6. Start only when your pipes are in tune. As long as you haven’t been screwing at your drones for more than five minutes, it’s okay to take a few more seconds to get them right. But don’t start tuning them until at least 20 seconds after you’ve started. But if five minutes have passed and you still can’t get them right, just get on with it. That dog just ain’t gonna sit.

7. It’s music; enjoy it. I know it’s easier said than done, but it kills me to see young kids so nervous about competing that they seem to forget that it’s music they’re playing. It’s a musical instrument. It’s art. Concentrate on enjoying the music that you are creating, and just do the best you can. Think of why you first took up the instrument. It was the music, right? There’s no such thing as a flawless performance, so you might as well accept that and have fun.

Just a few thoughts from the busiest day of solo piping and drumming yet known to humankind.

Turn and face the strain

The pipes|drums Polls have been going on for more than a decade now, and they’re all archived here. It’s sometimes a challenge to think of something new, and readers have saved my mind-blank more than once with a good suggestion. I always look forward to seeing the results. Even though the poll isn’t scientific, I’m pretty sure that the results are at least reflective of the overall opinion of the world’s pipers and drummers.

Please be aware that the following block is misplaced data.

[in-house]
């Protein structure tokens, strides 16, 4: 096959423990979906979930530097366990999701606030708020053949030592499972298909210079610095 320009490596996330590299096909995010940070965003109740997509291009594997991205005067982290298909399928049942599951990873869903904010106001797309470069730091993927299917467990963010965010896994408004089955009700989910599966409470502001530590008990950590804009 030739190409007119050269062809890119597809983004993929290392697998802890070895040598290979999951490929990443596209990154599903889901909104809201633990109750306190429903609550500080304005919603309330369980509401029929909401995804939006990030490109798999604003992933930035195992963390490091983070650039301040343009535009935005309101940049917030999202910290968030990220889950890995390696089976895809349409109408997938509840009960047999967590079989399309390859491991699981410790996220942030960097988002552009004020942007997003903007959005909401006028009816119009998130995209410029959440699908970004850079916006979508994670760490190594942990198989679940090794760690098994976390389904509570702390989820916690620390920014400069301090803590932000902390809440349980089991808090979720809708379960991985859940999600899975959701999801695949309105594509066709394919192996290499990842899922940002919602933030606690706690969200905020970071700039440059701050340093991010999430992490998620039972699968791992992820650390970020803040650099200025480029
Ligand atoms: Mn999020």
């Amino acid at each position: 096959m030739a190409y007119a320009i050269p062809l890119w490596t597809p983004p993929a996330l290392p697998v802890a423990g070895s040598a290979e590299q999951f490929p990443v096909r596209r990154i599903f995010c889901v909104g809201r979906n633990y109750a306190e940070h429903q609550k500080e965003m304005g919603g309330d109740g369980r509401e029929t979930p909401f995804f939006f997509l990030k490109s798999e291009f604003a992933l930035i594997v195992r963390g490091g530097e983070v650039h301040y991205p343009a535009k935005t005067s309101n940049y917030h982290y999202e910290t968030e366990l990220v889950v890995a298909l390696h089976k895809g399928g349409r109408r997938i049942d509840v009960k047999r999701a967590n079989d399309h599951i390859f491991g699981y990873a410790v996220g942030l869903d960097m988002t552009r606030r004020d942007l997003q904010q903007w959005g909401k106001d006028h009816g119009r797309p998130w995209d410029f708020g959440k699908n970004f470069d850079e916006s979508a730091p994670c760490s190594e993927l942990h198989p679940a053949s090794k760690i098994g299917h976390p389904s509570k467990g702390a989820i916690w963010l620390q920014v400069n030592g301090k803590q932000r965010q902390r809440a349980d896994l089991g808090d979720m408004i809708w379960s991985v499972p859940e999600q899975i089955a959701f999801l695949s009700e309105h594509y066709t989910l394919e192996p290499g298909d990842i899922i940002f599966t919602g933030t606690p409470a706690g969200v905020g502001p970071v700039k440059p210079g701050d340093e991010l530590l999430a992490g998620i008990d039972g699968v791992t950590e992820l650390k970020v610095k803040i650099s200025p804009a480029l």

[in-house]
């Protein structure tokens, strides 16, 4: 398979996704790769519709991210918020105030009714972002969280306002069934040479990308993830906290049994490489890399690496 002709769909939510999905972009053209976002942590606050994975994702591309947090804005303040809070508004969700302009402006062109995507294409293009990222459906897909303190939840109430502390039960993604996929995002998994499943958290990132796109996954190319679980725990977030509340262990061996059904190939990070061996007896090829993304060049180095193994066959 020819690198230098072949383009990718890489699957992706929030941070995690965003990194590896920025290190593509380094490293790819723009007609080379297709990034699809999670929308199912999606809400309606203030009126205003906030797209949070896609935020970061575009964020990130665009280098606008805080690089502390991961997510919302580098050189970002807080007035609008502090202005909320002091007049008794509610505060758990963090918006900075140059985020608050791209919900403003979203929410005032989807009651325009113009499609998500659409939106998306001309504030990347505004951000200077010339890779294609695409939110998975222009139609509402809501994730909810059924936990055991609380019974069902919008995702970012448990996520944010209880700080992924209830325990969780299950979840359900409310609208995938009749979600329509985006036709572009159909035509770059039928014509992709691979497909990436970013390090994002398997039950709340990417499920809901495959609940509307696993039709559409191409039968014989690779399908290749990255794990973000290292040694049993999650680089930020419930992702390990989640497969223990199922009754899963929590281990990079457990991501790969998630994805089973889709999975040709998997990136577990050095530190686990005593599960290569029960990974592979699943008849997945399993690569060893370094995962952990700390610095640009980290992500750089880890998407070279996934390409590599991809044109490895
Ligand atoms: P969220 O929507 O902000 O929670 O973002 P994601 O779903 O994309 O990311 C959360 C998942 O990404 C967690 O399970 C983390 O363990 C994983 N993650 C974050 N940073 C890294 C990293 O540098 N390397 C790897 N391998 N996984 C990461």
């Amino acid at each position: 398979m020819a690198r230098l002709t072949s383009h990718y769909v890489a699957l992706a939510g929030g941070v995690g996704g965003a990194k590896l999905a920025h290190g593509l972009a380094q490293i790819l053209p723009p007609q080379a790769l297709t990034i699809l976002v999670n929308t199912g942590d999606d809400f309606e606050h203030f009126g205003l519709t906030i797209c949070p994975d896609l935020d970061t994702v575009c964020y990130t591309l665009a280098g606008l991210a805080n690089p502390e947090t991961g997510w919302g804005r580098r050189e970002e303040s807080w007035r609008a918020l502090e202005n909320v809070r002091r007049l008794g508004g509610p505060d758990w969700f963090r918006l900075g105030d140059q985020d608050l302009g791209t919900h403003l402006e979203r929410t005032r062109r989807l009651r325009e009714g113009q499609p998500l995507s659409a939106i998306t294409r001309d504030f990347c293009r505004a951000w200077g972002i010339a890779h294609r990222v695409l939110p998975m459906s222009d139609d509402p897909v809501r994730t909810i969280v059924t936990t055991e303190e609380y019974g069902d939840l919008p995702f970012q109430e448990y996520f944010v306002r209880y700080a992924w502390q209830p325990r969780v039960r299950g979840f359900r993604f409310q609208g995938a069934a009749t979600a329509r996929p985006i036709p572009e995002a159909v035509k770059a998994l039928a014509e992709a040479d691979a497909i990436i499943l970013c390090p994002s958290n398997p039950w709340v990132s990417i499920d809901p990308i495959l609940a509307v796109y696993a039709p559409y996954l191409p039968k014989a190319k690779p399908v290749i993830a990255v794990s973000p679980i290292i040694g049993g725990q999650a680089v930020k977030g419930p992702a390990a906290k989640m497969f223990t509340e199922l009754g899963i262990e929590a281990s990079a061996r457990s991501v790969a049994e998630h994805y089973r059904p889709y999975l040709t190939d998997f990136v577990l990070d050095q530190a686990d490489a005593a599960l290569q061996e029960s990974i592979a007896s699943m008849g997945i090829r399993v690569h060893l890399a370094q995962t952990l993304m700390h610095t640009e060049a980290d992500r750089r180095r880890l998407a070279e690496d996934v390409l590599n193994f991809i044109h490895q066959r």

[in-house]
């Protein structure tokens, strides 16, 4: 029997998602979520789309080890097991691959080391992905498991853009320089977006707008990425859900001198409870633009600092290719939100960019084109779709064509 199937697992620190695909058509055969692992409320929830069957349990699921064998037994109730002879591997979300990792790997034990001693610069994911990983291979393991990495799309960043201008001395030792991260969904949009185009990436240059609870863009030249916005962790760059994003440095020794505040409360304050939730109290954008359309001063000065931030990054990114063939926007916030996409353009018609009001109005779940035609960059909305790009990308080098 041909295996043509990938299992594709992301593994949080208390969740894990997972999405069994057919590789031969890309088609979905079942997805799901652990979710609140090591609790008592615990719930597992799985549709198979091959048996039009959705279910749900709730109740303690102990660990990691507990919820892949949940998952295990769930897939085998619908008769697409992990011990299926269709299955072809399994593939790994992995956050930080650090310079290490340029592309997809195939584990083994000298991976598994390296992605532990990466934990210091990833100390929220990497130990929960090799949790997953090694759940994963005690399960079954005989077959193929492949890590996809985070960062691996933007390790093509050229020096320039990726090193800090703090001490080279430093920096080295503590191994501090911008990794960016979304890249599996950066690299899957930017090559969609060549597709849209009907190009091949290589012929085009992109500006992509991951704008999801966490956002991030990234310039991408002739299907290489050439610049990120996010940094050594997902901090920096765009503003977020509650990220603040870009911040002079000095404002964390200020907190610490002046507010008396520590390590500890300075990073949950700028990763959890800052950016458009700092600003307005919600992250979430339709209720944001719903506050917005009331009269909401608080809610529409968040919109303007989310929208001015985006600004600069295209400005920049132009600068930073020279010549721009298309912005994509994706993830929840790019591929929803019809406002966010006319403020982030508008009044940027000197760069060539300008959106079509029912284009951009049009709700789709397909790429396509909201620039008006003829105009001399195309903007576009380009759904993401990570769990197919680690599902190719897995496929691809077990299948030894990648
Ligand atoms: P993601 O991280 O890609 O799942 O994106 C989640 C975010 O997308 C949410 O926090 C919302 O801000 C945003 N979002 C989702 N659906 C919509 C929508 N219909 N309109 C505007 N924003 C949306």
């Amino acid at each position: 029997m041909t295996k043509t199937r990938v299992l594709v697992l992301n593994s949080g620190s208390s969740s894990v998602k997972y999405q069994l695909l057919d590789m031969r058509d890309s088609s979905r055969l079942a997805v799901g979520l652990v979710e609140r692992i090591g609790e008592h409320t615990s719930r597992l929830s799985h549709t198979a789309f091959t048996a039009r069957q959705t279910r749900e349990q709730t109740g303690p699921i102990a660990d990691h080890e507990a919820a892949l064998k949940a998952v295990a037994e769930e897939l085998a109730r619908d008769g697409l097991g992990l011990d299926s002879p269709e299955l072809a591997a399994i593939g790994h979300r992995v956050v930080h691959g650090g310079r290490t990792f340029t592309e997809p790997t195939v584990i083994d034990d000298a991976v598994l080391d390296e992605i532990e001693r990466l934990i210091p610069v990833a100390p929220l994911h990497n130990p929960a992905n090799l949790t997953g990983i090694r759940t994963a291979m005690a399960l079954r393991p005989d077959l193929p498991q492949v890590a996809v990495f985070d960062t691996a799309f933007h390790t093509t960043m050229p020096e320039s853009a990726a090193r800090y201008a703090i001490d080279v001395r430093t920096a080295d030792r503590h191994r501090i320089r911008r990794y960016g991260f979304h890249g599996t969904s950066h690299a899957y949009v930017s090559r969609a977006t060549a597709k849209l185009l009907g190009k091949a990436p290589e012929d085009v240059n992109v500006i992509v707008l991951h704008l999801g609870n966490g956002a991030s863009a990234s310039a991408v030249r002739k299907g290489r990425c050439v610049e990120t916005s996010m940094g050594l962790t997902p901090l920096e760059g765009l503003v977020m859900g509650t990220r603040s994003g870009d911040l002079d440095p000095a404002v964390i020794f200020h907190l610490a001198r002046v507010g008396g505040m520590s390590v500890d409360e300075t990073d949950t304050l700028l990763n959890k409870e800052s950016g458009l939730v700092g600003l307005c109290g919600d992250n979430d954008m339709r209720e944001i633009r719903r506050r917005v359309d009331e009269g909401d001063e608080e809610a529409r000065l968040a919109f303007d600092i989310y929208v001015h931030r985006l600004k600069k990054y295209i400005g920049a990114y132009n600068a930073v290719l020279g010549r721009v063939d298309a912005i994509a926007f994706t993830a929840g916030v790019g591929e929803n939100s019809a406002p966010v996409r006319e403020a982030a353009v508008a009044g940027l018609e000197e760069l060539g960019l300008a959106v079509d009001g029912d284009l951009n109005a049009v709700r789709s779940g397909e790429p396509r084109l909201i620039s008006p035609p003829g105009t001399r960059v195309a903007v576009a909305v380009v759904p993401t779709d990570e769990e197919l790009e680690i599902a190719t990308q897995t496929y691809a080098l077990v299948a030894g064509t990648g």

The recent one that asked “How many times should a person by allowed to change bands in a year?” brought another surprising result, with some 56 per cent of people saying that they feel that pipers and drummers should be permitted to switch bands only once in a year.

Time was when changing bands was a fairly major event. As is the case in major team sports, it’s now rare in the pipe band world to find people who spend their entire career with one band. But over the last decade especially the idea of competing in the off-season with a band in the other hemisphere has taken hold with some. Pipers and drummers from New Zealand or Australia might compete with a UK or Canadian band at the World’s, just as folks from the northern hemisphere might hook up with an Antipodean band for their championship, as was the case at least week’s New Zealand Nationals.